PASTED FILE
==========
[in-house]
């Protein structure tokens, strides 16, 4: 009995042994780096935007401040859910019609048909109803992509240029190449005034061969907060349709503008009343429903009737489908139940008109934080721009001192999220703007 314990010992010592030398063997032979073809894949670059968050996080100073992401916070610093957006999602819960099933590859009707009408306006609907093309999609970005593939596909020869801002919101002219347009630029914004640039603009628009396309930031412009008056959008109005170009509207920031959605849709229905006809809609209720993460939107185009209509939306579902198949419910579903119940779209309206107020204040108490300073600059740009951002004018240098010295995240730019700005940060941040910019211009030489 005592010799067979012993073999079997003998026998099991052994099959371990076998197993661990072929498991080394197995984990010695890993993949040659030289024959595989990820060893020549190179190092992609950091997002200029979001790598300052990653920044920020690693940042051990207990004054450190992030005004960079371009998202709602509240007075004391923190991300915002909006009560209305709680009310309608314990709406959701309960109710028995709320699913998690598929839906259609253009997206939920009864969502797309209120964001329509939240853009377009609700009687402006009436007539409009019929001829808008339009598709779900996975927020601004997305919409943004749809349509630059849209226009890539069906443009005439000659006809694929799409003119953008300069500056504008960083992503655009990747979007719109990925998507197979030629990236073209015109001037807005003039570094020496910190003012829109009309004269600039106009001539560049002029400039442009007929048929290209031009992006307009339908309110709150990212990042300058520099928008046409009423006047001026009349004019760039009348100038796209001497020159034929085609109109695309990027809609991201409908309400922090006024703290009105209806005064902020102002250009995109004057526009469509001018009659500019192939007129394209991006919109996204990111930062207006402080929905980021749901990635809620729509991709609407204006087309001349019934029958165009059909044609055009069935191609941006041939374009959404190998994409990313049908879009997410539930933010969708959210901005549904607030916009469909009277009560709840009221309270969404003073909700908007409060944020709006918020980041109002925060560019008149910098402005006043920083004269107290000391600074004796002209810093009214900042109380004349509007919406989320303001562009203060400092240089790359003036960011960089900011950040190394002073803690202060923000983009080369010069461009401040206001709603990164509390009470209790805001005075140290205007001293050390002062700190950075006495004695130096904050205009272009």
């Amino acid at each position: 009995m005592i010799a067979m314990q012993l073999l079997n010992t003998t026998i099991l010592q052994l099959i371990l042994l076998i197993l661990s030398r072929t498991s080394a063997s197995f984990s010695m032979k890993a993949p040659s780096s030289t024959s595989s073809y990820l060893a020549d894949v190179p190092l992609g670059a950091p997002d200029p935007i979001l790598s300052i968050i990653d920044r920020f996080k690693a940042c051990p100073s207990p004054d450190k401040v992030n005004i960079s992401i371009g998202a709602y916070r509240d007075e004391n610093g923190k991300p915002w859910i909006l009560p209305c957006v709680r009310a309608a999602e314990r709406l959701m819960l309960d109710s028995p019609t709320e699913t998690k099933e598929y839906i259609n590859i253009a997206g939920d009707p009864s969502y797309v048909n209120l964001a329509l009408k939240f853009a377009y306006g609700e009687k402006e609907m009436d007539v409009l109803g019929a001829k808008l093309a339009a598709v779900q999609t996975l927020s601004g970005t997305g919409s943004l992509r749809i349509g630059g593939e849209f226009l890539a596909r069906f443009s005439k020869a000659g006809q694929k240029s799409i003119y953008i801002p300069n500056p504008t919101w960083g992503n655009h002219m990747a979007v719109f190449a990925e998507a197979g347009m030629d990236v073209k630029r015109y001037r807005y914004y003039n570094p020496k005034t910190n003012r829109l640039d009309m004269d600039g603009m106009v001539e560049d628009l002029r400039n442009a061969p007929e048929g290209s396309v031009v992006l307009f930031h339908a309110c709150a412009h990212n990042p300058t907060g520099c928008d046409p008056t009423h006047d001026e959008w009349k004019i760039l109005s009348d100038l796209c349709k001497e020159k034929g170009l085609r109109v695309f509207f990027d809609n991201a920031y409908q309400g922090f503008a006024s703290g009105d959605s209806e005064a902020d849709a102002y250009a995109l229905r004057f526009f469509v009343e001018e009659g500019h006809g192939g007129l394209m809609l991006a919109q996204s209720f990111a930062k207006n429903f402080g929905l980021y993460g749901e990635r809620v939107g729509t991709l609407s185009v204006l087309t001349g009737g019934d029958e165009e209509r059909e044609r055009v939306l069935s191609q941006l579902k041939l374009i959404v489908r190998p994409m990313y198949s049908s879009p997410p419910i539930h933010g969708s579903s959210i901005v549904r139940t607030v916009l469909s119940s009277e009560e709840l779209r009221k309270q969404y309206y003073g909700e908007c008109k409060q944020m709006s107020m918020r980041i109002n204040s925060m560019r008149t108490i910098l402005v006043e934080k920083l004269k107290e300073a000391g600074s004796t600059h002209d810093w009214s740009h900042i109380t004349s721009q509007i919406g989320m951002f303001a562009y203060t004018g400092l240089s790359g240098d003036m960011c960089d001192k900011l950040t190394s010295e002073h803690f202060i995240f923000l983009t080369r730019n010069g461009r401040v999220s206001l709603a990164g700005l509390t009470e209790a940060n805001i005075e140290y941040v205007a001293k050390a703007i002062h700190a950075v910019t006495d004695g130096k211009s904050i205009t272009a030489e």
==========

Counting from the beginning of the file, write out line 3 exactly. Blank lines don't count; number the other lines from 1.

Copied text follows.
């Amino acid at each position: 009995m005592i010799a067979m314990q012993l073999l079997n010992t003998t026998i099991l010592q052994l099959i371990l042994l076998i197993l661990s030398r072929t498991s080394a063997s197995f984990s010695m032979k890993a993949p040659s780096s030289t024959s595989s073809y990820l060893a020549d894949v190179p190092l992609g670059a950091p997002d200029p935007i979001l790598s300052i968050i990653d920044r920020f996080k690693a940042c051990p100073s207990p004054d450190k401040v992030n005004i960079s992401i371009g998202a709602y916070r509240d007075e004391n610093g923190k991300p915002w859910i909006l009560p209305c957006v709680r009310a309608a999602e314990r709406l959701m819960l309960d109710s028995p019609t709320e699913t998690k099933e598929y839906i259609n590859i253009a997206g939920d009707p009864s969502y797309v048909n209120l964001a329509l009408k939240f853009a377009y306006g609700e009687k402006e609907m009436d007539v409009l109803g019929a001829k808008l093309a339009a598709v779900q999609t996975l927020s601004g970005t997305g919409s943004l992509r749809i349509g630059g593939e849209f226009l890539a596909r069906f443009s005439k020869a000659g006809q694929k240029s799409i003119y953008i801002p300069n500056p504008t919101w960083g992503n655009h002219m990747a979007v719109f190449a990925e998507a197979g347009m030629d990236v073209k630029r015109y001037r807005y914004y003039n570094p020496k005034t910190n003012r829109l640039d009309m004269d600039g603009m106009v001539e560049d628009l002029r400039n442009a061969p007929e048929g290209s396309v031009v992006l307009f930031h339908a309110c709150a412009h990212n990042p300058t907060g520099c928008d046409p008056t009423h006047d001026e959008w009349k004019i760039l109005s009348d100038l796209c349709k001497e020159k034929g170009l085609r109109v695309f509207f990027d809609n991201a920031y409908q309400g922090f503008a006024s703290g009105d959605s209806e005064a902020d849709a102002y250009a995109l229905r004057f526009f469509v009343e001018e009659g500019h006809g192939g007129l394209m809609l991006a919109q996204s209720f990111a930062k207006n429903f402080g929905l980021y993460g749901e990635r809620v939107g729509t991709l609407s185009v204006l087309t001349g009737g019934d029958e165009e209509r059909e044609r055009v939306l069935s191609q941006l579902k041939l374009i959404v489908r190998p994409m990313y198949s049908s879009p997410p419910i539930h933010g969708s579903s959210i901005v549904r139940t607030v916009l469909s119940s009277e009560e709840l779209r009221k309270q969404y309206y003073g909700e908007c008109k409060q944020m709006s107020m918020r980041i109002n204040s925060m560019r008149t108490i910098l402005v006043e934080k920083l004269k107290e300073a000391g600074s004796t600059h002209d810093w009214s740009h900042i109380t004349s721009q509007i919406g989320m951002f303001a562009y203060t004018g400092l240089s790359g240098d003036m960011c960089d001192k900011l950040t190394s010295e002073h803690f202060i995240f923000l983009t080369r730019n010069g461009r401040v999220s206001l709603a990164g700005l509390t009470e209790a940060n805001i005075e140290y941040v205007a001293k050390a703007i002062h700190a950075v910019t006495d004695g130096k211009s904050i205009t272009a030489e």